pandemic

Cooperative games should be difficult. People play boards games largely to be challenged in the face of adversity. In a competitive game, that challenge obviously comes from your opponents and how they manipulate the mechanics to their advantage, but in a cooperative game, that challenge has to come from the mechanics themselves.

And if a cooperative game is too easy, players can lose interest because there is no challenge.

It’s not really as simple as a set degree of difficulty, though, because players will ideally grow in skill as they play the game more and more. What was once challenging now becomes easy, so if there is only one difficulty level, again, over time players will lose interest. So it is really about offering different degrees of challenge to a game, giving players a distinct sense of progression. You play Pandemic until you’re comfortable with 5 epidemics in the deck, and then you increase it to 6. It’s more challenging, but when you successfully complete the game, you get a renewed sense of accomplishment. You rose to the challenge.

What is still simple about this structure is that you are playing the same game with the same system each time you sit down at the table. In this case the progression stems from combating harder and harder challenges, but what if the progression were more tangible and thematic? I don’t know too many details about Pandemic Legacy, but it sounds like there are a set series of scenarios where players are given 2 attempts to successfully complete them before enduring the consequences of failure and moving on. I’m interested to see how that plays out in terms of player skill – where the series of scenarios itself turns into some larger game with unskilled players going through the whole thing, do very poorly, and then start over from the beginning with more experience hoping to do better overall.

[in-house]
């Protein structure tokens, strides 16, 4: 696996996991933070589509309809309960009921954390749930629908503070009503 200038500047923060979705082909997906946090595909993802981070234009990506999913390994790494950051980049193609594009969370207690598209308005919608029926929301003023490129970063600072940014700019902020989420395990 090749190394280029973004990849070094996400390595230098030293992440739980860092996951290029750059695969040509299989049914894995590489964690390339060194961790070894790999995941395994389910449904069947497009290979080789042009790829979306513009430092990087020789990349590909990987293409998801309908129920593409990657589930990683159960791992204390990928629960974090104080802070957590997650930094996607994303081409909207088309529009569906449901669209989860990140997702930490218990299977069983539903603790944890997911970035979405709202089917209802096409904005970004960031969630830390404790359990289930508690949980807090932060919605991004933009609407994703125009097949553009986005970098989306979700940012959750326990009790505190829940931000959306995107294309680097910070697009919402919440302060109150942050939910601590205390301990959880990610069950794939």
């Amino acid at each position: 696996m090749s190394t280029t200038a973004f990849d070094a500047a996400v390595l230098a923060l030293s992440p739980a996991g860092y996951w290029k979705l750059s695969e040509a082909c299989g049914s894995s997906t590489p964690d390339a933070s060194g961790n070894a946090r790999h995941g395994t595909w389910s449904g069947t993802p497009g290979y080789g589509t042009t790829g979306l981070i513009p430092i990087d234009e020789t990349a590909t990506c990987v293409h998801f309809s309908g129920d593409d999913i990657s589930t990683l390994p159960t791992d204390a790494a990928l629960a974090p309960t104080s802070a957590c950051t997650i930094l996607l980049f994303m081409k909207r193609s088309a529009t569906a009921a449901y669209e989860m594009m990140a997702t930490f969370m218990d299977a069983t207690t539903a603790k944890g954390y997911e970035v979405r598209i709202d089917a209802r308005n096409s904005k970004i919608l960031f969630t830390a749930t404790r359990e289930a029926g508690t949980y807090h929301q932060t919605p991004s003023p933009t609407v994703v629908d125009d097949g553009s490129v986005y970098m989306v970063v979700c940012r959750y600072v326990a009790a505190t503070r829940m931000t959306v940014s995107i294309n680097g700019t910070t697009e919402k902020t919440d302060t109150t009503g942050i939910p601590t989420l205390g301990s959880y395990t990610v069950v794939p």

I don’t know. I must admit, though, that I am far more invested in how it turns out in my own game, Gloomhaven. Because in Gloomhaven, progression is key. That’s what the system is all about – when you successfully complete a scenario, you move on to something else. There aren’t just 6 or 7 scenarios that form a closed system, though. The game is much more open than that, giving players enough dungeons to fill up an entire world. And over the time that a player plays the game, one would expect that their own skill at playing the game will increase along side their hero’s own power.

And since this is a cooperative game of players fighting against an inanimate system of mechanics, the question becomes, “How do you successfully challenge players over the entire lifetime of the game?” It becomes especially tricky when you consider the non-linear nature of the game and how there is no clear path through it. A dungeon that might be undertaken late in the lifetime of one game will be undertaken fairly early in another game. Accounting for improvement of player skill, should that dungeon be made easy or difficult?

Is that even the right way to approach it? We’re dealing with so many variables, can the problem even be solved?

difficultyknob